Fantastic Beasts: The Crimes of Grindelwald

The first thing I noticed is how dark this film is – not in terms of content (it’s pretty light on content but more on that later) – I mean lighting wise. It’s super difficult to see a lot of what’s going on in parts at the start and while this seems to be a trademark of director David Yates (director of 4 Harry Potter films) it’s also a sign the budget perhaps couldn’t quite stretch to the CGI that the director was after (or that the director’s a bit shit – I think both apply here).

The opening sequence sees Grindelwald escape from prison while being transferred from New York to Europe. I’d like to say the scenes were well done but it was so dark you couldn’t really see what was going on – the action was blurred and fast paced to a point where you didn’t know who was who or who you were rooting for and that leads me on to another problem.

I’d not seen Fantastic Beasts since it was in the cinema and while I do own the DVD I chose to watch Geostorm the night before seeing this. This was a bit of a mistake – not because Geostorm is a bad film (which it is, sort of) – but because I spent the first 20 minutes of “The Crimes Of Grindelwald’ trying to figure out who everyone was.

While I do like a fast-paced story and get annoyed at long character introductions in sequels, a quick recap would have been most helpful – especially when you can’t figure out whether a character is a good or bad guy.

The story then moves to the main character Newt Scamander who, after causing havoc in New York in the first film, has been under a form of house arrest and has been unable to leave England. The Ministry of Magic is prepared to lift the ban if Newt helps them recapture Credence (who’s meant to be a bad guy but is just misunderstood surely? NO J.K! He’s a naughty boy, stop handling him with kid gloves!)

Newt doesn’t even entertain the offer is and all like “Dude! I don’t work for The Man, man!” so the Ministry slaps another Donald Trump-esq travel ban on him, kicks him out and gets someone else to do their dirty work.

While Newt is trying to enjoy a peaceful life with his assistant and his cellar full of magical beasts, Jacob and Queenie arrive at his home. Jacob is very much in love and is happily engaged – or so it would seem. It turns out that Queenie has put a charm on Jacob in order to keep him with her after the Magical community banned marriage between Wizards and No-Magics.

I think this part of the plot was intended to be amusing – the besotted Jacob tries to have comedic moments but in the wake of #METOO, I found the thought that Queenie had to force Jacob to be with her disturbing and, quite frankly, distasteful. Given how vocal J.K Rowling has been on these sorts of issues it’s a surprise inclusion in her script and if she were hoping to shine a spotlight on the issue by “cleverly” reversing the scenario she fell well short of the mark.

After being approached by Albus Dumbledore (played by a very smarmy Jude Law) Newt eventually decides to visit Paris (I won’t go into the “will he, won’t he” details – we knew he would go otherwise it would have been a flipping short film). Well, I say he went to Paris but as this film is so lacking in any lighting it could have been the Blackpool Tower in the background for all I know.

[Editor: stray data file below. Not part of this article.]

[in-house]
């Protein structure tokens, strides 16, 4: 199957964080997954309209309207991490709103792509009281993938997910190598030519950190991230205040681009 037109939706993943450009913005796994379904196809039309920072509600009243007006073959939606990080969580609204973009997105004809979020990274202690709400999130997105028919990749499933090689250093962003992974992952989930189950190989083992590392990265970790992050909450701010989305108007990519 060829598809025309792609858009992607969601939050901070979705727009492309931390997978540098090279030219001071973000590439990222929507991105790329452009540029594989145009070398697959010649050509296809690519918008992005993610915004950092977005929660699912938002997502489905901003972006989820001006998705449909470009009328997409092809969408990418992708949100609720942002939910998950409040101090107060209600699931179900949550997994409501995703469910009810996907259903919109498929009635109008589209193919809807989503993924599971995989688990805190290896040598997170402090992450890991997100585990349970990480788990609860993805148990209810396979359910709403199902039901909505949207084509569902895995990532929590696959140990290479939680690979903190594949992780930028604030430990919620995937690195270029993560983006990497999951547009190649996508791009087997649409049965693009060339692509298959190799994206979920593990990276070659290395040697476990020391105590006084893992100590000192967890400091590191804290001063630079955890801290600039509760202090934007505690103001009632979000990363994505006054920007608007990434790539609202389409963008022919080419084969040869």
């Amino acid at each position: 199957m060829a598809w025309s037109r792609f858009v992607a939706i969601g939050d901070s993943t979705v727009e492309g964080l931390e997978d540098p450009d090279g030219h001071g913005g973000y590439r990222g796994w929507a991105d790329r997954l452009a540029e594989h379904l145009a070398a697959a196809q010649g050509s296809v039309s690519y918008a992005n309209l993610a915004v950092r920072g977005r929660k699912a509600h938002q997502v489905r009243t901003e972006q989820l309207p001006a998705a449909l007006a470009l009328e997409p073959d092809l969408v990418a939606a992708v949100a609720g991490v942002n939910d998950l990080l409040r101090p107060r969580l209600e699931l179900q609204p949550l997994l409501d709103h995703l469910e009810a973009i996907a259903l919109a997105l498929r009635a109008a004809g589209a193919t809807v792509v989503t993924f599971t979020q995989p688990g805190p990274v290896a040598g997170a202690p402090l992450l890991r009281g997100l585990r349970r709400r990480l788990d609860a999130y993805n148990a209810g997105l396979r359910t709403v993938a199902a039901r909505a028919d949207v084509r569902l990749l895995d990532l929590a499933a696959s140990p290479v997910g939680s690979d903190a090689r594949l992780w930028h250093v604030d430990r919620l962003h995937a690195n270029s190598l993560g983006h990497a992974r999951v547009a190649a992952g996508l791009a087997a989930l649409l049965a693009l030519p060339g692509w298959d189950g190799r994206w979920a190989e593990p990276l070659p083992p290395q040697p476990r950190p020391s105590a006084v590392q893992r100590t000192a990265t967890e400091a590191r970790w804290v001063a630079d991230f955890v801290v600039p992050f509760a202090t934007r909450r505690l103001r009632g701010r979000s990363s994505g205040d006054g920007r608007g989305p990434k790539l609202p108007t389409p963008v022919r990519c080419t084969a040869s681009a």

There’s all sorts of bits of a story involving Credence and the search for his birth mother which seems shoehorned in to make us feel sorry for him and to set up the ending so I won’t bother covering it here. Another shoehorned story is that of Leta Lestrange who is simply there to set up a few plot points, provide a red herring or two and is sorely underused and yet another shoehorned story is that of Nagini, a woman destined to become a snake, get used as a horcrux and then get her head chopped off – what her real value in this film is I’m not sure except to prove that other Asian characters apart from Cho Chang exist.

I was left feeling somewhat underwhelmed and confused by this film. Jonny Depp’s Grindelwald is Rowling’s allegory for when politics goes bad (we know you hate Trump J.K, just keep it out of your films please) and there are characters that are being introduced that have no right to exist in the timeline set out by Rowling in the Harry Potter films. Ordinarily you’d blame these continuity errors on an under-prepared writer but as Rowing is the writer there is no excuse.

I don’t know if this is some clever planning on Rowling’s part, she’s gone mad with creative power or she just doesn’t care any more as she knows the money will roll in regardless but it has the Potterverse up in arms – in fact it’s caused so many ructions in terms of plot holes and racism/sexism/you-name-it-isms that it’s been mentioned in The New Statesman, NME and The Independent and when mainstream media chips in you know you have an issue.

I enjoy Harry Potter, I’m not an expert fan by any means but even I know that Professor McGonagall can’t be at Hogwarts during this period and if you make such a glaring error what other problems are there? Well, quite a massive one as it turns out but I won’t spoil the end of the film for you.

It’s a shame that this film fell so flat that I was left feeling like I needn’t have watched it and it was 2-plus hours I’d wasted that I could have used viewing something more enjoyable. The Crimes Of Grindelwald is merely filler to move the story along and bulk out the series – and as there are 5 movies planned I would image films 3 and 4 to be more filler than substance again.

I rated this film a 5 (or “Meh”) rating – why? Because you don’t really need to watch it, I’m pretty sure you’ll be able to see the third film without needing to see this one so save your 2 hours and 14 minutes and watch something more worthwhile.

Watch this if you need to get angry about something but can’t quite build up a head of steam – a bad script and continuity errors will have you irate in no time at all.